The Editors

Mario Cuomo and the Past, Present, and Future of Public Catholicism in the U.S.

Catholic Social Ethics

On New Year’s Day, Mario Cuomo, the former governor of New York, died at the age of 82. Reflections on his death have inevitably focused not only on his accomplishments as governor and on the expectation, never met, that he would run for president as the Democratic nominee in 1988 or 1992, but also on the way he shaped the discussion of the role of Catholicism in U.S. politics. His own contribution to that discussion was best reflected in his 1984 speech at the University of Notre Dame, “Religious Belief and Public Morality: A Catholic Governor’s Perspective.” Recent commentators have referred to the speech both appreciatively and critically, but I think none has really captured the fundamental insight of Cuomo’s speech: the irreducible plurality of American public life and its implications for the Catholic Church’s social mission.

Cuomo gave his speech in the midst of the 1984 presidential election campaign. Only days before the speech, on September 8, Archbishop of John O’Connor of New York had openly criticized the Democrats’ vice presidential nominee, Geraldine Ferraro, a Catholic and U.S. representative from New York, for her pro-choice views on abortion. Earlier in the summer, O’Connor criticized Cuomo himself for supporting Medicaid coverage of abortions in the state of New York. These events formed the background for Cuomo’s speech at Notre Dame, which focused on the role of religion in politics, in particular concerning the issue of abortion.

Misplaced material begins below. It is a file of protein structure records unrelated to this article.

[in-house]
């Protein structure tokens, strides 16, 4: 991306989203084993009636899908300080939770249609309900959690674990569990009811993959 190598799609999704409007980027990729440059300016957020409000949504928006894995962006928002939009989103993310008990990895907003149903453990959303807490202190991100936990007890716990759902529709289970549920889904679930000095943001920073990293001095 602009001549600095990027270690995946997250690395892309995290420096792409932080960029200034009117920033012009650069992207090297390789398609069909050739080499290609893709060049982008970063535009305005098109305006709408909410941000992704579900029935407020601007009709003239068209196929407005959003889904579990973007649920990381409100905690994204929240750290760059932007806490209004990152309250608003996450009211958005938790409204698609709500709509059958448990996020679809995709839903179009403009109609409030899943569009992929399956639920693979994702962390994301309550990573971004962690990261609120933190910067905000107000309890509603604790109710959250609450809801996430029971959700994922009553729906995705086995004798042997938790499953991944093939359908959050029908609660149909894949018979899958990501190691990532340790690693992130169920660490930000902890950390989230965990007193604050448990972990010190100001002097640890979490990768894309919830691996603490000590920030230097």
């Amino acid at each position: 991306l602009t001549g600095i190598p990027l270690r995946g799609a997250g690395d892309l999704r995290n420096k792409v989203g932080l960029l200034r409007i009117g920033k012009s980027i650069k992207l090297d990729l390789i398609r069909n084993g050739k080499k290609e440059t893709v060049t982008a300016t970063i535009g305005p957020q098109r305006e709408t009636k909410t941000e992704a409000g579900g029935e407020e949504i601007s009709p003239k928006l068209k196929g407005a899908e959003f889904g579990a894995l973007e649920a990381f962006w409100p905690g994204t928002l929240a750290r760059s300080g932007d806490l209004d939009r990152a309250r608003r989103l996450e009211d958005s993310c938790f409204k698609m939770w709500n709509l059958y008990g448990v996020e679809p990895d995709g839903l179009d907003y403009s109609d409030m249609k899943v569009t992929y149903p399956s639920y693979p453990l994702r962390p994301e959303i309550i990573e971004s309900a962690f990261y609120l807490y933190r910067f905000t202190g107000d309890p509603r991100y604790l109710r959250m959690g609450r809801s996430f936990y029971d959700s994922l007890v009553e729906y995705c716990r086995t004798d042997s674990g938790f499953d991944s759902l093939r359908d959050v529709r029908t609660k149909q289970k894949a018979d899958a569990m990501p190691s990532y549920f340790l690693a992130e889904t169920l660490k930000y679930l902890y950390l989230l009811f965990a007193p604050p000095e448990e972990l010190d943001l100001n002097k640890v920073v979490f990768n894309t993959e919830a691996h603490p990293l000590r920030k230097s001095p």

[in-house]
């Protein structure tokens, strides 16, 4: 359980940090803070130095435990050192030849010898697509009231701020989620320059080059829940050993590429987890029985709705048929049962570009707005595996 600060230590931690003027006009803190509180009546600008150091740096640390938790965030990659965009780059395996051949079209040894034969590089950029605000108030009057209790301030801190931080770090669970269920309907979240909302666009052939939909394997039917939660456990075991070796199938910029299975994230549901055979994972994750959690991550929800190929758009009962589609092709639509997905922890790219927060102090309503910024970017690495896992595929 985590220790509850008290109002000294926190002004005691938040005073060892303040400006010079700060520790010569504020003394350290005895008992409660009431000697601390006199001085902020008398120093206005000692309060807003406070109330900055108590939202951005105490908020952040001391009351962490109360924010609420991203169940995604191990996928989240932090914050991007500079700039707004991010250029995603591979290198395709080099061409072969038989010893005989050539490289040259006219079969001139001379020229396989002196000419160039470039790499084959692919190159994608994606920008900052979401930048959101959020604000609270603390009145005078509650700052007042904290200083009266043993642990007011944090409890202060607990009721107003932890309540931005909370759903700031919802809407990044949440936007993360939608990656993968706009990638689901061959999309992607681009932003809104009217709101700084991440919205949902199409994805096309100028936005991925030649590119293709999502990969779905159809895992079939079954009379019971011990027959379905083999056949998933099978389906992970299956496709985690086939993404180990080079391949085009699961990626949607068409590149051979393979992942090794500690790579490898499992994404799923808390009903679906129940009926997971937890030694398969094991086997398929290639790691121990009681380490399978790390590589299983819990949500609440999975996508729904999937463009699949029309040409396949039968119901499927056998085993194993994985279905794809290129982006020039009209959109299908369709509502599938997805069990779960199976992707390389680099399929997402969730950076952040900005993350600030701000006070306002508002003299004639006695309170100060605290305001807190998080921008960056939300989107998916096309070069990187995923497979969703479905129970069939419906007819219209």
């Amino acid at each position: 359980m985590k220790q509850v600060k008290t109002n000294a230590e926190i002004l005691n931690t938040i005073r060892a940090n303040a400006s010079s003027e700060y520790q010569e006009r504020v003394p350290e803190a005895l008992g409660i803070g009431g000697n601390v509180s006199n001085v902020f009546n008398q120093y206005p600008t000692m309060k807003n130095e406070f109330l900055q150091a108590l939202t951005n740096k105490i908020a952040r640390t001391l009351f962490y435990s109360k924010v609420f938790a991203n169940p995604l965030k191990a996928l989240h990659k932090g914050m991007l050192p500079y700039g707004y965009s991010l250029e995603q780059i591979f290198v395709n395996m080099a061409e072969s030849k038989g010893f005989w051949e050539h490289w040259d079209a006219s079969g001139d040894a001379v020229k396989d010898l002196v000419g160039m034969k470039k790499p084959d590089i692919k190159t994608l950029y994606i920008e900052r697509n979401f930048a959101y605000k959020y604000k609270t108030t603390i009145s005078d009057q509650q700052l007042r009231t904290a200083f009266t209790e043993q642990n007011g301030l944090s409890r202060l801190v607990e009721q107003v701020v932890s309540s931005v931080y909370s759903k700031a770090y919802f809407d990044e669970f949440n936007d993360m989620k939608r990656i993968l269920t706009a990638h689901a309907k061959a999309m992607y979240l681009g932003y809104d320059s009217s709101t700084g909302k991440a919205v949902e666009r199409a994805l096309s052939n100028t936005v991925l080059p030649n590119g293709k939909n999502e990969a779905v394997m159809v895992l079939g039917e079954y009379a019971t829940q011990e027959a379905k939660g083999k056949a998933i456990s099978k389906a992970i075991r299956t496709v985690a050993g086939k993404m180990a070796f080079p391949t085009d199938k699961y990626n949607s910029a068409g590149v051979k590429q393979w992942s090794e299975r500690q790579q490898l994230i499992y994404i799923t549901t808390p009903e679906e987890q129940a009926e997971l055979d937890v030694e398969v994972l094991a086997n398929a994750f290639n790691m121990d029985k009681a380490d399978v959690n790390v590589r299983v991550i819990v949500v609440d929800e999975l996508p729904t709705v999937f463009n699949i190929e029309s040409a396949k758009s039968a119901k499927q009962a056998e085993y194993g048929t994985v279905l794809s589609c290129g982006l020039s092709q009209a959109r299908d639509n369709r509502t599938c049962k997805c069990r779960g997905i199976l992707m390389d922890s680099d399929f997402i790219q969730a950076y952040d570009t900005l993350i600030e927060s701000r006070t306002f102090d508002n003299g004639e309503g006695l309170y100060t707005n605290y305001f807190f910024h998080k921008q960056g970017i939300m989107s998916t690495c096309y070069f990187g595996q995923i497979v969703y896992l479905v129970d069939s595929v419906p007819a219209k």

One of the central tasks of Cuomo’s speech was to make a case for why he, as a Catholic, could be personally opposed to abortion, but nevertheless as a politician support the right of others to an abortion. Cuomo’s distinction between the public and private has led many to conclude that he is arguing for the privatization of religious beliefs in politics. For example, Matthew Schmitz, writing for the conservative First Things, criticizes Cuomo for separating his faith from his political convictions, in essence claiming that since his opposition to abortion sprung from his Catholic faith, he could not in good conscience impose it on others. Indeed, a central passage of the speech does suggest something like this conclusion: